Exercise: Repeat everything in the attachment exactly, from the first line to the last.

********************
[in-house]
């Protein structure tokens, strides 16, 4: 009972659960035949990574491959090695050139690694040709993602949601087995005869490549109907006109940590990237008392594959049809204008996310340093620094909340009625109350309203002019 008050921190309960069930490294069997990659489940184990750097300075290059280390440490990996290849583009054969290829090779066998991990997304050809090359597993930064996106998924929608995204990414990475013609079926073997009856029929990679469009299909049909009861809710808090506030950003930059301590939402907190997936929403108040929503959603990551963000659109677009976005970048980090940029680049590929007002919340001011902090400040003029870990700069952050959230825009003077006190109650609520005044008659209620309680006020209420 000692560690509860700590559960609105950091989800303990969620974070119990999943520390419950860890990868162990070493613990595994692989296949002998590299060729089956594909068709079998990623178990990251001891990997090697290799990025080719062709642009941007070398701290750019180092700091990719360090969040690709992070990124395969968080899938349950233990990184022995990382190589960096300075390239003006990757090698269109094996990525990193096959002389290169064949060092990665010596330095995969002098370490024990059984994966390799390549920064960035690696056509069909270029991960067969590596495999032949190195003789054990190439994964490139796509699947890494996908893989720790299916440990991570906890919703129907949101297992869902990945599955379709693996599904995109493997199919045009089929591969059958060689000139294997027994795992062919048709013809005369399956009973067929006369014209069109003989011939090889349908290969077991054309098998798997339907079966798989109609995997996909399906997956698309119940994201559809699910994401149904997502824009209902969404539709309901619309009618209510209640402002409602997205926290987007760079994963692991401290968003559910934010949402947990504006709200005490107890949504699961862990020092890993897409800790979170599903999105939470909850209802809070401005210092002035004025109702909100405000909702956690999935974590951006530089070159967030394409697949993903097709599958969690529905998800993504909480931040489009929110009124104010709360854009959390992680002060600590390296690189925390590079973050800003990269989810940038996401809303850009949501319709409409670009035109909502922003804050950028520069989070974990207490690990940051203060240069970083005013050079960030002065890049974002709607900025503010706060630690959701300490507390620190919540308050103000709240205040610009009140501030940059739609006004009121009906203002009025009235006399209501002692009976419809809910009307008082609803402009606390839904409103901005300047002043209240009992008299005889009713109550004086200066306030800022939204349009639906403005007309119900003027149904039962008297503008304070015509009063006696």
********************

[in-house]
């Protein structure tokens, strides 16, 4: 009972659960035949990574491959090695050139690694040709993602949601087995005869490549109907006109940590990237008392594959049809204008996310340093620094909340009625109350309203002019 008050921190309960069930490294069997990659489940184990750097300075290059280390440490990996290849583009054969290829090779066998991990997304050809090359597993930064996106998924929608995204990414990475013609079926073997009856029929990679469009299909049909009861809710808090506030950003930059301590939402907190997936929403108040929503959603990551963000659109677009976005970048980090940029680049590929007002919340001011902090400040003029870990700069952050959230825009003077006190109650609520005044008659209620309680006020209420 000692560690509860700590559960609105950091989800303990969620974070119990999943520390419950860890990868162990070493613990595994692989296949002998590299060729089956594909068709079998990623178990990251001891990997090697290799990025080719062709642009941007070398701290750019180092700091990719360090969040690709992070990124395969968080899938349950233990990184022995990382190589960096300075390239003006990757090698269109094996990525990193096959002389290169064949060092990665010596330095995969002098370490024990059984994966390799390549920064960035690696056509069909270029991960067969590596495999032949190195003789054990190439994964490139796509699947890494996908893989720790299916440990991570906890919703129907949101297992869902990945599955379709693996599904995109493997199919045009089929591969059958060689000139294997027994795992062919048709013809005369399956009973067929006369014209069109003989011939090889349908290969077991054309098998798997339907079966798989109609995997996909399906997956698309119940994201559809699910994401149904997502824009209902969404539709309901619309009618209510209640402002409602997205926290987007760079994963692991401290968003559910934010949402947990504006709200005490107890949504699961862990020092890993897409800790979170599903999105939470909850209802809070401005210092002035004025109702909100405000909702956690999935974590951006530089070159967030394409697949993903097709599958969690529905998800993504909480931040489009929110009124104010709360854009959390992680002060600590390296690189925390590079973050800003990269989810940038996401809303850009949501319709409409670009035109909502922003804050950028520069989070974990207490690990940051203060240069970083005013050079960030002065890049974002709607900025503010706060630690959701300490507390620190919540308050103000709240205040610009009140501030940059739609006004009121009906203002009025009235006399209501002692009976419809809910009307008082609803402009606390839904409103901005300047002043209240009992008299005889009713109550004086200066306030800022939204349009639906403005007309119900003027149904039962008297503008304070015509009063006696």